The regulator has voiced his concern over the ‘inappropriate’ way in which
accounting standards are developing.
Financial Reporting Council chief executive Paul Boyle made the comment
before senior members of the profession who had gathered for the FRC’s annual
‘We continue to believe that it is important that the EU keeps “adopted IFRS
” aligned closely with the standards issued by the IASB. On the other hand, we
believe that there are some risk that IFRS may develop inappropriately and we
shall continue to be active in seeking to influence the IASB,’ Boyle said.
The concern, he later added, was not new and was not an observation of the
‘One of the big risks is that we could end up with IFRS that is too
rules-based. There are tensions at the moment, with fair value, for example,’ he
UK standard-setters have backed Boyle’s warning.
Board member of the UK’s Accounting Standards Board, Andy Simmonds said that
there is a danger of standards becoming rules based because of the addition of
more and more guidance for detailed situations, rather than sticking with a
‘The area of debt and equity is a case in point. There is an existing
standard IAS 32, which is relatively rules based but preparers and auditors have
become familiar with it, and it works reasonably well. The IASB has announced a
grass-roots review of the
standard. Since they are also working on their conceptual framework, you would
think they would start with the concepts of why we have debt distinguished from
equity and build from there.
‘However, what they have done is take a US proposal to deal with just one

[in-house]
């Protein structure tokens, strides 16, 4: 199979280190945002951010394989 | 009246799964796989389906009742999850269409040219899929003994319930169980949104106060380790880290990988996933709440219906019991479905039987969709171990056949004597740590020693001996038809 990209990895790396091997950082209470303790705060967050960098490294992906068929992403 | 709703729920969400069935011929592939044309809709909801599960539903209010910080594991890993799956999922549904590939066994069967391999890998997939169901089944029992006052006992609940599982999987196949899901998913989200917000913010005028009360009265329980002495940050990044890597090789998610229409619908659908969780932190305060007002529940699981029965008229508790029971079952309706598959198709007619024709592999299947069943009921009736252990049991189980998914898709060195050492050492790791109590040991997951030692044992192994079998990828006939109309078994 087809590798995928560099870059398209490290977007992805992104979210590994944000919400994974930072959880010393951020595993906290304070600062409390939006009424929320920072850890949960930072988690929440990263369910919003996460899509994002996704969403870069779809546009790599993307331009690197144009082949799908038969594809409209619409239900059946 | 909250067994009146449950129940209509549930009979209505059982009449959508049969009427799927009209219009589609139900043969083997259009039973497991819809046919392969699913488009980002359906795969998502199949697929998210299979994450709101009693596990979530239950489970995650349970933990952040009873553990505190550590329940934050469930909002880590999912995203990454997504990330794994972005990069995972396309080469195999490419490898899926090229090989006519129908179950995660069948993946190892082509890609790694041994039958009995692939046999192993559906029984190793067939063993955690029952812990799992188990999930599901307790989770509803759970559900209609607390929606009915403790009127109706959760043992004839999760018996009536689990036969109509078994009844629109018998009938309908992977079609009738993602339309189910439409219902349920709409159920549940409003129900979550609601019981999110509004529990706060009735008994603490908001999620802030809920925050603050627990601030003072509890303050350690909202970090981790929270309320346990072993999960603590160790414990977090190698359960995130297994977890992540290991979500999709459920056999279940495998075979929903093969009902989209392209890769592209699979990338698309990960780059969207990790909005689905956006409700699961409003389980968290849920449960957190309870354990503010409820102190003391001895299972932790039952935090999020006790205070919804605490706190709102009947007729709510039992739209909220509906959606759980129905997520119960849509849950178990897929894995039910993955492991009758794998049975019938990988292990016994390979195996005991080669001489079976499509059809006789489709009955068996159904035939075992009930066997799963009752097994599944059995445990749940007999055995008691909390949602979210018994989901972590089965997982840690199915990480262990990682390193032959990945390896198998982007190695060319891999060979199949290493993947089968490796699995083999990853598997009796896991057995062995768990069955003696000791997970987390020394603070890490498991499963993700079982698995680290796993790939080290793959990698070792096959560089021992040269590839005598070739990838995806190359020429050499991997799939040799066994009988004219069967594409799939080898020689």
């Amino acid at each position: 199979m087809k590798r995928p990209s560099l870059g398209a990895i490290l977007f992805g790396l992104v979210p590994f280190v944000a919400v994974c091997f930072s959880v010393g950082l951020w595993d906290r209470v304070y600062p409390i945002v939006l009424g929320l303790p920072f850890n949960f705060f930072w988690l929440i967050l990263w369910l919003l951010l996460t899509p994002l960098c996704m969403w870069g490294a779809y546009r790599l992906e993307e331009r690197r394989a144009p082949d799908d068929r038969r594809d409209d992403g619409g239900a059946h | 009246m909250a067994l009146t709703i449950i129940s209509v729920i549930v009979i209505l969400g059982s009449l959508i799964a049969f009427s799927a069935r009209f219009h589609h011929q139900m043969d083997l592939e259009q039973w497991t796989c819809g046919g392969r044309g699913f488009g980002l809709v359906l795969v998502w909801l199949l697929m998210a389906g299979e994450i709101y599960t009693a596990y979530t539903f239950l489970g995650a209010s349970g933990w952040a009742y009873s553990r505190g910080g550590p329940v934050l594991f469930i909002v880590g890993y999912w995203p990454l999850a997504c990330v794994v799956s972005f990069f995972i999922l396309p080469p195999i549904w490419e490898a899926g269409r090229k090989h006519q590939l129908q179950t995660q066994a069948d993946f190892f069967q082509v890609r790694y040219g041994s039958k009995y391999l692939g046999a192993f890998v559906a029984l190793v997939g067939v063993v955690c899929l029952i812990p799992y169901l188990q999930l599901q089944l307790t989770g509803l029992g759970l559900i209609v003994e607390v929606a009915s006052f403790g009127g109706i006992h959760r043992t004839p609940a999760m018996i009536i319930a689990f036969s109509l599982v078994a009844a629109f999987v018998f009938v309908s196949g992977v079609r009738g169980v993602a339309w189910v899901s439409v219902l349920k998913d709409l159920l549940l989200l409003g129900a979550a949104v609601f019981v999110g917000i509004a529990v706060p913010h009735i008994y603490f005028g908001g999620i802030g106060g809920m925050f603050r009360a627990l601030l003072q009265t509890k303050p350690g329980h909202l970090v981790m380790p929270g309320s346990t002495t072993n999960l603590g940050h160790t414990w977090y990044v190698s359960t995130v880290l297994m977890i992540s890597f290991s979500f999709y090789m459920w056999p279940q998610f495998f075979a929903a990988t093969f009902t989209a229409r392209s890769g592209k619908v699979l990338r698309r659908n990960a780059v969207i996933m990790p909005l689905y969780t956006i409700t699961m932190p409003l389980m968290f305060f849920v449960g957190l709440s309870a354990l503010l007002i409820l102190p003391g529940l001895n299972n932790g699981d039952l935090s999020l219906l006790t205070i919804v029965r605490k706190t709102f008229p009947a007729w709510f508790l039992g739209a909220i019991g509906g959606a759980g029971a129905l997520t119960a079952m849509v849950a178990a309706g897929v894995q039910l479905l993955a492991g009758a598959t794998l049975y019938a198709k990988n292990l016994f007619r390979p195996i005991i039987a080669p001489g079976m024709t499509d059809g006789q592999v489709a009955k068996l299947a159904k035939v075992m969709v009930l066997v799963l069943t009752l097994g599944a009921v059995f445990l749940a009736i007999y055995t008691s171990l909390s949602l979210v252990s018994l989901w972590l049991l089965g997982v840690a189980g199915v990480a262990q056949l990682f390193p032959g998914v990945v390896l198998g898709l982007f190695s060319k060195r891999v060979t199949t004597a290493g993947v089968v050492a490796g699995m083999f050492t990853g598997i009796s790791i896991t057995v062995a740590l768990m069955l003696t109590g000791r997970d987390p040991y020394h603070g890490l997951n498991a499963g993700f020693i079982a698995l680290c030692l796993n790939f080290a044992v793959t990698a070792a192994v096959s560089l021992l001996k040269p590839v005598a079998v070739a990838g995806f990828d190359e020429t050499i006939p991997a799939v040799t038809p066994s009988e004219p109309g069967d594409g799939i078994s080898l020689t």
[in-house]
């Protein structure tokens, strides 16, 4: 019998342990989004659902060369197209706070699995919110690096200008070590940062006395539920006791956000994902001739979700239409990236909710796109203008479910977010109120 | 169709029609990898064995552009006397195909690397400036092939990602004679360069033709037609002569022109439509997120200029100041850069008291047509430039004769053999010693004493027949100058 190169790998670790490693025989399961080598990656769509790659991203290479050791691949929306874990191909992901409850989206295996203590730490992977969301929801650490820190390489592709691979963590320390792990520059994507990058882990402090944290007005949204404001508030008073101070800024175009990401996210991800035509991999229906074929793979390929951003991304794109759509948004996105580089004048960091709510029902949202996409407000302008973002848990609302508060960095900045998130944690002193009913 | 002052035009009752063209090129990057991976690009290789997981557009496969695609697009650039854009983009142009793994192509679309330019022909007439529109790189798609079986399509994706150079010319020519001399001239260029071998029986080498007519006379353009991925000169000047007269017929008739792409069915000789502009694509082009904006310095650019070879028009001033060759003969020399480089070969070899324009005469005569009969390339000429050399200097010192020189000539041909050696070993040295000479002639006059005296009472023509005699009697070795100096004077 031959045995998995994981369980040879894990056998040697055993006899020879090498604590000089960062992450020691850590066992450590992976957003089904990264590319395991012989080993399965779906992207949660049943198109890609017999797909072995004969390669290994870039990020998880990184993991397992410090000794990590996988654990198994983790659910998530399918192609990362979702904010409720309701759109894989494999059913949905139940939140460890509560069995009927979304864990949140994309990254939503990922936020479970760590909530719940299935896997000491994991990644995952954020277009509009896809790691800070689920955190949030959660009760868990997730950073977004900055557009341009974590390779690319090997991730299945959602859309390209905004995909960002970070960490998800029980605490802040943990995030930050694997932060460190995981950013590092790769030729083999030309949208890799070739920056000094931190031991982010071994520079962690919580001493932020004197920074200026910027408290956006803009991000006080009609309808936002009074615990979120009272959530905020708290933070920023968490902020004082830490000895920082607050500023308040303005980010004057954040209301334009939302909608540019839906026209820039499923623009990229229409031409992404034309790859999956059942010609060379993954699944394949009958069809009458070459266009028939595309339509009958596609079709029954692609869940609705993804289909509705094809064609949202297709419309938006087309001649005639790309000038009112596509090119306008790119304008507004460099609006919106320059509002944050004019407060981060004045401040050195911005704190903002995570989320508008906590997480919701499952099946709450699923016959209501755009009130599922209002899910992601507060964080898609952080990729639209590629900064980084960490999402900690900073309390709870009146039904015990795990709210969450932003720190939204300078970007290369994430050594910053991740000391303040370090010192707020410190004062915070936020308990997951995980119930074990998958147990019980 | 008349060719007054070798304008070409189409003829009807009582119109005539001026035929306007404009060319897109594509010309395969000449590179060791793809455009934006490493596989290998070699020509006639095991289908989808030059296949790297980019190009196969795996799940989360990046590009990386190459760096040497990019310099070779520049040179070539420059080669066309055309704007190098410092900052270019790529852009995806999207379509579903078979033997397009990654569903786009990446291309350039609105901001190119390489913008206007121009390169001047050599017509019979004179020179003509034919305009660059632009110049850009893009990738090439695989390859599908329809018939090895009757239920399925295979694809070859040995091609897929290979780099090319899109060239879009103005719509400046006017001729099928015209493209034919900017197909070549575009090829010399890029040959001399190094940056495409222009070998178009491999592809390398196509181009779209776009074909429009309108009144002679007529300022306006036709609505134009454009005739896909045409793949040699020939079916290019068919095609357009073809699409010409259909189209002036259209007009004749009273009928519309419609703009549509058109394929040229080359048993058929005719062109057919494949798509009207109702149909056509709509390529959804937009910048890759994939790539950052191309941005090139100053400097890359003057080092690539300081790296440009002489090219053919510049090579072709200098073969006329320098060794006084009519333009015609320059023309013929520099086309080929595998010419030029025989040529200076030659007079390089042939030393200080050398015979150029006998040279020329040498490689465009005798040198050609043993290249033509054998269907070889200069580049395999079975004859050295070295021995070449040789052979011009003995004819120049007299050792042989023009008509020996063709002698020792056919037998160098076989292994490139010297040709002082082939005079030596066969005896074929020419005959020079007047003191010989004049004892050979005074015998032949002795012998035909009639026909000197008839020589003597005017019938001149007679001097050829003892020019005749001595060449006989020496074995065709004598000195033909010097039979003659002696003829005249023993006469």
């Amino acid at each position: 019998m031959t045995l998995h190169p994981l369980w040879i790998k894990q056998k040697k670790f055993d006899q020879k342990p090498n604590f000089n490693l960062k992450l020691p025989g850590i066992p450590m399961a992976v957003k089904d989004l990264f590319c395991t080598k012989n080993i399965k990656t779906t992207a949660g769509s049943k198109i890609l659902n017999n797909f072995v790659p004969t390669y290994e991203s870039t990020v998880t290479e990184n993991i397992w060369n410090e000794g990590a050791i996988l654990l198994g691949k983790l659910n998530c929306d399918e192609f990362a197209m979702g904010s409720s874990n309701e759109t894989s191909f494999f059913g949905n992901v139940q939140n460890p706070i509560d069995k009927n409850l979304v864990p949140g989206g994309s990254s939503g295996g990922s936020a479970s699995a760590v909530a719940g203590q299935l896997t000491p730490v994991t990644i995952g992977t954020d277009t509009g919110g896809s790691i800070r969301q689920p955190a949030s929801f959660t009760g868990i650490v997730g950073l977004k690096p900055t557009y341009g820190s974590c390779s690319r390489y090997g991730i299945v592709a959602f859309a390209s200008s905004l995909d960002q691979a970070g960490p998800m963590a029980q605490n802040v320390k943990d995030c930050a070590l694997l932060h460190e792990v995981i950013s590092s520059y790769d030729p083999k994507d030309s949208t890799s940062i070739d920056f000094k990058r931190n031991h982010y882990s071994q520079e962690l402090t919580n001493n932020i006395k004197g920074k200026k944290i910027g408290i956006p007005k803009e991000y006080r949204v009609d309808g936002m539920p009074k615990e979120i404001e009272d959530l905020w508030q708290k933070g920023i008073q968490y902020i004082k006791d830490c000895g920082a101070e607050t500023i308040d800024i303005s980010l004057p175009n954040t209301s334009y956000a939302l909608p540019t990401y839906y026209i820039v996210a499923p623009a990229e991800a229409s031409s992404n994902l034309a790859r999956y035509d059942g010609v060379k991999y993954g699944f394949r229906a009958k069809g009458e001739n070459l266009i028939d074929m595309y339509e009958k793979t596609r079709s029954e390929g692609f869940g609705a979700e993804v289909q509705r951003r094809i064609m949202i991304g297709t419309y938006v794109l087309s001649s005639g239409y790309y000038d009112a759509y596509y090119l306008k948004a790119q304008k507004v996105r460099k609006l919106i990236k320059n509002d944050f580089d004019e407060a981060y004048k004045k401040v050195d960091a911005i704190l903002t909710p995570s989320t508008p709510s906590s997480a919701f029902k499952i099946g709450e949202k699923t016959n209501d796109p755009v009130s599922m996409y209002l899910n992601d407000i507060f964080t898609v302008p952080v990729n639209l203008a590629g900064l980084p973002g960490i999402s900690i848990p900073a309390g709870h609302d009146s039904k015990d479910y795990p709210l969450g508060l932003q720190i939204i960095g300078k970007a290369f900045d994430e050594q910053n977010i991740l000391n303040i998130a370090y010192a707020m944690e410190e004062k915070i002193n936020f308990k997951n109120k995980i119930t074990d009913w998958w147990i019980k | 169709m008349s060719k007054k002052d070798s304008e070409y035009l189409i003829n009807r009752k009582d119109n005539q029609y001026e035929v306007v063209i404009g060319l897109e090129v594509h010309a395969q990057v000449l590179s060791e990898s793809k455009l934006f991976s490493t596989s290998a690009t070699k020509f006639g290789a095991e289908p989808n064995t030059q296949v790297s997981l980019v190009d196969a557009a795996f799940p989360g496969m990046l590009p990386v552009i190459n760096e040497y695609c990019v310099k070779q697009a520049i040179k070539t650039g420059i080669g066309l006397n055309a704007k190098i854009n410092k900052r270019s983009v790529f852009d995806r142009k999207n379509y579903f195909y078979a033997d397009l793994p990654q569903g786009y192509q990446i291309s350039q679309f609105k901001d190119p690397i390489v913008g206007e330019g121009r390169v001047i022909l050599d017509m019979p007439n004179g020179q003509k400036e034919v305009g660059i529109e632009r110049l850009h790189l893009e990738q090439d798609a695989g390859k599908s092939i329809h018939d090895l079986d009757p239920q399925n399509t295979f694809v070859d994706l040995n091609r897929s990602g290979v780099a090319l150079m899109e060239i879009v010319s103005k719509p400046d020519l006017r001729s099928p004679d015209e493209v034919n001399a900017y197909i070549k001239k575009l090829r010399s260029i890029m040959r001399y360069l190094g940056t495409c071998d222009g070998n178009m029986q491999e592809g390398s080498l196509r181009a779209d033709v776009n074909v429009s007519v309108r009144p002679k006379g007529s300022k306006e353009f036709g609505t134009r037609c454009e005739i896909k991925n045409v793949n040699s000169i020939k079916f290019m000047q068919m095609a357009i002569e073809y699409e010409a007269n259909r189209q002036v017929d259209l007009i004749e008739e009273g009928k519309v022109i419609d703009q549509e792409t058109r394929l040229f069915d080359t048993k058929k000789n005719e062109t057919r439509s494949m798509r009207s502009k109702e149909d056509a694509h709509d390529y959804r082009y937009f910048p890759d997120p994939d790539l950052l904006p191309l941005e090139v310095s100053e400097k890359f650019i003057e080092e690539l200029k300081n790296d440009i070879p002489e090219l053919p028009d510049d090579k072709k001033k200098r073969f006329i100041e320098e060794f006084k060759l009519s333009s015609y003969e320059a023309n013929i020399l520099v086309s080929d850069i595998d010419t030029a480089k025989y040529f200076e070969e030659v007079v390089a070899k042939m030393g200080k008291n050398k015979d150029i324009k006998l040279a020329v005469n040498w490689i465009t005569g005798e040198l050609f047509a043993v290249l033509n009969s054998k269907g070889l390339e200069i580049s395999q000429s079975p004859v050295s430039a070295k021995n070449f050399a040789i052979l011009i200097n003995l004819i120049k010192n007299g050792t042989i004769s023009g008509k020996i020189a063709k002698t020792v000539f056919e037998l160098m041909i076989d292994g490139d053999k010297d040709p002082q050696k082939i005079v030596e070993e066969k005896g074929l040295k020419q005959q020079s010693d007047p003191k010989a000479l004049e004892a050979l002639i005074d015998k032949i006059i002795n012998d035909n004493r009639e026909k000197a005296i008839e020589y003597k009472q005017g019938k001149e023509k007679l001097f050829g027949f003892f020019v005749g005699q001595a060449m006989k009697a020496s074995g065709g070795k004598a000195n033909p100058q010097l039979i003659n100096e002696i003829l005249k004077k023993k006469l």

aspect of a very fragmented US system, and wrap it in IASB covers without any
explanation. This is extremely unhelpful… it gives every indication that they
could propose further US rules-based standards instead of thinking of the
principles from first base.’ said Simmonds.
The valuation rules which have plagued companies affected by the credit
crunch could also be affected adversely. Simmonds warns that the approach is
significant, since changes in fair value have been shown to be over-accentuated
in illiquid markets.
‘The impression we get is that the IASB are very keen to move towards fair
value for a wider range of balance sheet items, and by fair value they mean
what price would I get if I sold this, which is called the exit price.
‘But there is a huge amount of work in existence in the UK to try and capture
the width and complexity on valuation of assets. While fair value is appropriate
in many instances, it is not appropriate in others.
‘There is a suspicion that the IASB will press ahead and require fair value
for everything and all cases,’ he said ‘because it is the best indicator of
future cash flows and that is what they perceive analysts want.
‘That is reasonable if an asset is going to be sold and generate a cash flow.
But there are many instances in which assets are not going to be sold but rather
held as part of an operating unit. It is important to see what cash flows an
operating unit is going to generate rather than the individual asset,’ said
‘We need more than one measurement basis to tell us all we need to know about
different assets and groups of assets,’ he said.
Accounting Standards Board director of research Andrew Lennard said the
development of IFRS was being monitored by the board.
‘There are a number of cases where the IASB makes amendments to standards and
one has to sympathise that very often these concern issues of great importance
in other countries and may not be obvious in the UK.
‘We would like to see fewer changes to IFRS. In a real world there will often
be pressing calls to have aspects of standards clarified.
‘We respond to the IASB’s proposals and if we take the view that proposals
are unwarranted, we say so,’ said Lennard.
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